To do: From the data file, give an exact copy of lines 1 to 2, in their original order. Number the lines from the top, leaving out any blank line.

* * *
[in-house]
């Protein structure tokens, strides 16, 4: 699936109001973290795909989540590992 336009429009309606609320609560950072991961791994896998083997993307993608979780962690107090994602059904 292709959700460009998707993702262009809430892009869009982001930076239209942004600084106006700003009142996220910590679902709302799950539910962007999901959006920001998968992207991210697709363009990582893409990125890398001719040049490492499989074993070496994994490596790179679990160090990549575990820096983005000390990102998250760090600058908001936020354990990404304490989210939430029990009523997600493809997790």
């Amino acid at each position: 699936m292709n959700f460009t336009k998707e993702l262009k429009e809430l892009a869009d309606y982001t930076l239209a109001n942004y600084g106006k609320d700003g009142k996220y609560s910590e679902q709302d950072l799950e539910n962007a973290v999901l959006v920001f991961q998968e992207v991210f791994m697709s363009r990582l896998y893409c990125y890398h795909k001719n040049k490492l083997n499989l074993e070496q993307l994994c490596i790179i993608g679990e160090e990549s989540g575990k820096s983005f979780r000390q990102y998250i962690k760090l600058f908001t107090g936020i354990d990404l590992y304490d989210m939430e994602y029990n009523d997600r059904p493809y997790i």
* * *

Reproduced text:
[in-house]
């Protein structure tokens, strides 16, 4: 699936109001973290795909989540590992 336009429009309606609320609560950072991961791994896998083997993307993608979780962690107090994602059904 292709959700460009998707993702262009809430892009869009982001930076239209942004600084106006700003009142996220910590679902709302799950539910962007999901959006920001998968992207991210697709363009990582893409990125890398001719040049490492499989074993070496994994490596790179679990160090990549575990820096983005000390990102998250760090600058908001936020354990990404304490989210939430029990009523997600493809997790």